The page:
Case in point:
So, maybe that last one on the list is, um, fitting. But how does one explain the pinkish hue of “Grass Bat,” or the bluish-purple one of “Caring Tan?”
Maybe we just don’t have the artistic eye to appreciate these, but until we do, we’ll go ahead and categorize this one as “not quite a success.”
Have you ever wondered what would happen if scripts from classics like Ghostbusters and the original Bladerunner were fed to a neural network for the purpose of creating an original, entirely AI-written screenplay?
The results can be summarized by Sunspring, a short film that was acted and filmed entirely as the machine that wrote it intended. We’ll let the work speak for itself …
… as well as our team’s response when it was shared over Slack:
Self-driving cars, are making many headlines these days and are even the stuff of high-profile lawsuits. But before the likes of Google, Lyft, and Uber began fighting over who would reign supreme in the area of autonomous vehicles, there was Hack Rod: one of the first artificially intelligent automobiles that had people talking.
The project began as a research-based side gig that was rooted in co-founder Felix Holst’s background at Mattel, where he worked on Hot Wheels toy cars. First, he and co-founder Mouse McCoy built a team to create a high-performance race car, which was later driven by a human through the Mojave Desert. That’s where the cool part comes in: The team was able to capture the driver’s brainwaves. That, combined with information collected from sensors placed within the vehicle itself, was converted into data that served as a foundation for the machine learning that would create what Fast Company once referred to as the car’s “nervous system.”
Hack Rod has been noticeably absent from recent self-driving headlines, but there’s little doubt that it paved the way — if you’ll excuse the pun — for autonomous vehicles to come.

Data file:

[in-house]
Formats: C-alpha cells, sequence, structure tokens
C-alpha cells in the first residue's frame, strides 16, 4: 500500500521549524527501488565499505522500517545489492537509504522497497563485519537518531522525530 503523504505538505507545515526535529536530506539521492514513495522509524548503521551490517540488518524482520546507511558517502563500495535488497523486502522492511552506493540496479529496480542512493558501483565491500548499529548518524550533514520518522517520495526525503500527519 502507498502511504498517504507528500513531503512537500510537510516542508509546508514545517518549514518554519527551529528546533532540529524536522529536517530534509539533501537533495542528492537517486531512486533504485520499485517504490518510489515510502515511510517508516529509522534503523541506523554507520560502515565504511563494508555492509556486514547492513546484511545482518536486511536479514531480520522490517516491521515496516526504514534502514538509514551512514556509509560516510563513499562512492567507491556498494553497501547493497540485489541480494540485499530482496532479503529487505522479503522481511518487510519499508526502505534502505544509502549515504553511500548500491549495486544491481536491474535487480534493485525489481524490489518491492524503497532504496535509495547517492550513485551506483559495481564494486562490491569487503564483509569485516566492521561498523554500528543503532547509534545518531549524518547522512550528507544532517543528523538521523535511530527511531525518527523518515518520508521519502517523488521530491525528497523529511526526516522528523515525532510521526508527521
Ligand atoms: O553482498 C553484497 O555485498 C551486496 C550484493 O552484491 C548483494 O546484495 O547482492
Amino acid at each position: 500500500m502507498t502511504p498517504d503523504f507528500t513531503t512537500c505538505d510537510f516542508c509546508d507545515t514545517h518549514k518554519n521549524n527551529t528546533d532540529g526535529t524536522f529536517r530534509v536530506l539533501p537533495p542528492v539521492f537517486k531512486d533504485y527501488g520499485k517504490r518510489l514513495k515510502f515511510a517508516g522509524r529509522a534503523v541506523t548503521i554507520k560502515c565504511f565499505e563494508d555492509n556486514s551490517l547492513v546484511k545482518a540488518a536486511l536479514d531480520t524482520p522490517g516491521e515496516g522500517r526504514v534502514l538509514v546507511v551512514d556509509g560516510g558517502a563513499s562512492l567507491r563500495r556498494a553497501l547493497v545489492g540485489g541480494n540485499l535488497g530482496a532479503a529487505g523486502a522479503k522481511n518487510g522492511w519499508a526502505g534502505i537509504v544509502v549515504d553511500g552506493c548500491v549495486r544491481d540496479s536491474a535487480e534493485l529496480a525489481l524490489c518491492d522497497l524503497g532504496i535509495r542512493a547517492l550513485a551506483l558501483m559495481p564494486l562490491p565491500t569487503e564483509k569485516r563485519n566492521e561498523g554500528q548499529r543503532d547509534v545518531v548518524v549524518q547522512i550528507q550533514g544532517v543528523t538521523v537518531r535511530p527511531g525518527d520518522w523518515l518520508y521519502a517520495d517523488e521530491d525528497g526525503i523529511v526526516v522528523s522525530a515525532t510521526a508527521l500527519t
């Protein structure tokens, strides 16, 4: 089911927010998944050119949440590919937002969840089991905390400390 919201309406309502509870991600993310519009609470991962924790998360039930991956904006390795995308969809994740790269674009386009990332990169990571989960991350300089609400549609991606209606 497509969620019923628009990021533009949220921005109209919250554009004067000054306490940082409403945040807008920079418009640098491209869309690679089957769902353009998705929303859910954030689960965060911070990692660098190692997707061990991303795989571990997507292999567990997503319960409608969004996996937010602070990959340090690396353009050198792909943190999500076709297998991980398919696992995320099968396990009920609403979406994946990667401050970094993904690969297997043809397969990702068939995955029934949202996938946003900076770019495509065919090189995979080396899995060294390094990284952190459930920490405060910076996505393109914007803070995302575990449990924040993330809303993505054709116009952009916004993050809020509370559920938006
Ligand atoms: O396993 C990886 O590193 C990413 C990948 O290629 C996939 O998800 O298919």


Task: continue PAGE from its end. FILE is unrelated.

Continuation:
We’ve heard cases of AI-created musical composition, like Emily Howell, the classical-music-composing machine created by UCSC Professor Emeritus David Cope.
But we haven’t come across as many examples of AI-powered musical composition that allows the user to create its own audible masterpiece. That’s where The Infinite Drum Machine comes in: an AI experiment that uses machine learning to capture thousands of sounds we hear in day-to-day life, like a bag of potato chips opening or a file cabinet opening, and organizes them to create percussive patterns.
And thanks to Google’s AI Experiments site, everyday tech nerds like us can play with it.
Okay, the jury might be out on this one. We’re calling it a win, because it makes for a fun way to pass the time, say, while putting off one’s blog-writing duties.
AutoDraw, another Google AI experiment, helps novice artists — er, those who like to doodle on the internet — create better quality images with the help of machine learning.
For example, here’s what happened when I tried using it to draw a picture of my dachshund-mix dog:
Cute! After about 50 seconds, AutoDraw figured out that I may have been drawing a dachshund. But here’s what happened when I tried to replicate its own work:
Granted, I’m not exactly a brilliant artist — but I did find it interesting that AutoDraw couldn’t recognize the subject of its own work being copied.
So, is AI capable of creativity? Sure. But in terms of its ability to completely replicate what a human mind might do — write a screenplay, accurately create and name paint colors, or emulate a teenage girl without offending the masses — it’s not quite there yet.
Are we on our way? Probably. But in the meantime, we’ll be preparing our popcorn and watching Sunspring on repeat.
Reblogged 1 month ago from blog.hubspot.com